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The effect of muscle glycogen phosphorylase (Pygm) knockdown on zebrafish morphology

Migocka-Patrzałek M, Lewicka A, Elias M, Daczewska M
Int J Biochem Cell Biol. 2019 Nov 17:105658. doi: 10.1016/j.biocel.2019.105658. [Epub ahead of print]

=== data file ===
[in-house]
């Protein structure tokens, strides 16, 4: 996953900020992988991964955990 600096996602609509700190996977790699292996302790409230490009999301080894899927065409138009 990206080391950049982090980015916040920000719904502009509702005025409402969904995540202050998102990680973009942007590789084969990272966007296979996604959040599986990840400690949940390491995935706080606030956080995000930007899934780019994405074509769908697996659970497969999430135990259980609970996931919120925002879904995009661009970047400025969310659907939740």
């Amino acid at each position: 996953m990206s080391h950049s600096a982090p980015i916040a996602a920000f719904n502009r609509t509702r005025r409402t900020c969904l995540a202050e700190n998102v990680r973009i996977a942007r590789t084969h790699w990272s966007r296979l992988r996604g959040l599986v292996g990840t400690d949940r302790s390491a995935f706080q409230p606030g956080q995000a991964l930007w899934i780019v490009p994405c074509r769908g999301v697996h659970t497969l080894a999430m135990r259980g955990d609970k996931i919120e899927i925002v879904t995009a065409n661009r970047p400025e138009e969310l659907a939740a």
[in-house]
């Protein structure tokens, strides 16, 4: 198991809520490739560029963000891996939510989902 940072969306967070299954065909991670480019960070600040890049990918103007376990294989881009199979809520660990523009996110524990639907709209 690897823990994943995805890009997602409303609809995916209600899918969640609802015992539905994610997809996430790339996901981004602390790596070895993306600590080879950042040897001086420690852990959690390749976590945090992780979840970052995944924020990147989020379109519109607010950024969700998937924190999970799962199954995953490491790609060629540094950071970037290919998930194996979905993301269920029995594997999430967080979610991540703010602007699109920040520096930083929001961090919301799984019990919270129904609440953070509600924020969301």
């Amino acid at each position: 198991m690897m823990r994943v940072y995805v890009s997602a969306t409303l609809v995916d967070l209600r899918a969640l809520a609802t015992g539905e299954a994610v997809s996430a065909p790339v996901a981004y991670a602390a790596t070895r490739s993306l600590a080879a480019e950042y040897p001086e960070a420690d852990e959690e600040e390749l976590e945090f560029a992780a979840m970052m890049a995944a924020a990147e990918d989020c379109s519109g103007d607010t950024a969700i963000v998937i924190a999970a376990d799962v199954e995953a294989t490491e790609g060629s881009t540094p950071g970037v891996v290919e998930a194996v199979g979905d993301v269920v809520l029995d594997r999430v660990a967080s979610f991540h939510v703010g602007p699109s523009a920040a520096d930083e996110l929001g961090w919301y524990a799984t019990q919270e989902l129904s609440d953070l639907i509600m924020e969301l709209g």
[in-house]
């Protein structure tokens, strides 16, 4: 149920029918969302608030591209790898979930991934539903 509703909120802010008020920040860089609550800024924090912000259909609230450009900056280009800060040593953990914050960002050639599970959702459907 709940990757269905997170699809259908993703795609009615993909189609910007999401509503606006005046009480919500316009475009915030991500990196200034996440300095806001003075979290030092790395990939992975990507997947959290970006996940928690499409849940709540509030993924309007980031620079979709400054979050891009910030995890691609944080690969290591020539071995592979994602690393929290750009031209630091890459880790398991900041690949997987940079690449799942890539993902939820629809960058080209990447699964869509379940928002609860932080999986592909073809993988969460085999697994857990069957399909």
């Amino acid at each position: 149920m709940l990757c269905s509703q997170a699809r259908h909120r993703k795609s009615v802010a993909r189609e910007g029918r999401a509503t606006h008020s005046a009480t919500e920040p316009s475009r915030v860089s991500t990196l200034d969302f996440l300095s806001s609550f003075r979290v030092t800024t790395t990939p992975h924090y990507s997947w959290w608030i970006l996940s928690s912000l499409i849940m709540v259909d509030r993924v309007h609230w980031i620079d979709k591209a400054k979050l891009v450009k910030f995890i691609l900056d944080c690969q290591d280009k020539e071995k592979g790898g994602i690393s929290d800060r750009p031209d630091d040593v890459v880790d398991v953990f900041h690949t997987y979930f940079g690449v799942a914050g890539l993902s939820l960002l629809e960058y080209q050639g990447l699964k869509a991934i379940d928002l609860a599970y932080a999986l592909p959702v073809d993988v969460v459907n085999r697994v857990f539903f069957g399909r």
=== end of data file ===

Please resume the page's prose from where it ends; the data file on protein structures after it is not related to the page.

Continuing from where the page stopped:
Muscle glycogen phosphorylase (PYGM) is a key enzyme in the first step of glycogenolysis. Mutation in the PYGM gene leads to autosomal recessive McArdle disease. Patients suffer from exercise intolerance with premature fatigue, muscle cramps and myalgia due to lack of available glucose in muscles. So far, no efficient treatment has been found. The zebrafish has many experimental advantages, and was successfully implemented as an animal model of human myopathies. Since zebrafish skeletal muscles share high similarity with human skeletal muscles, it is our animal of choice to investigate the impact of Pygm knockdown on skeletal muscle tissue. The two forms of the zebrafish enzyme, Pygma and Pygmb, share more than 80% amino acid sequence identity with human PYGM. We show that the Pygm level varies at both the mRNA and protein level in distinct stages of zebrafish development, which is correlated with glycogen level. The Pygm distribution in muscles varies from dispersed to highly organized at 72 hpf. The pygma and pygmb morpholino knockdown resulted in a reduced Pygm level in zebrafish morphants, which exhibited altered, disintegrated muscle structure and accumulation of glycogen granules in the subsarcolemmal region. Thus, lowering the Pygm level in zebrafish larvae leads to an elevated glycogen level and to morphological muscle changes mimicking the symptoms of human McArdle disease. The zebrafish model of this human disease might contribute to further understanding of its molecular mechanisms and to the development of appropriate treatment.
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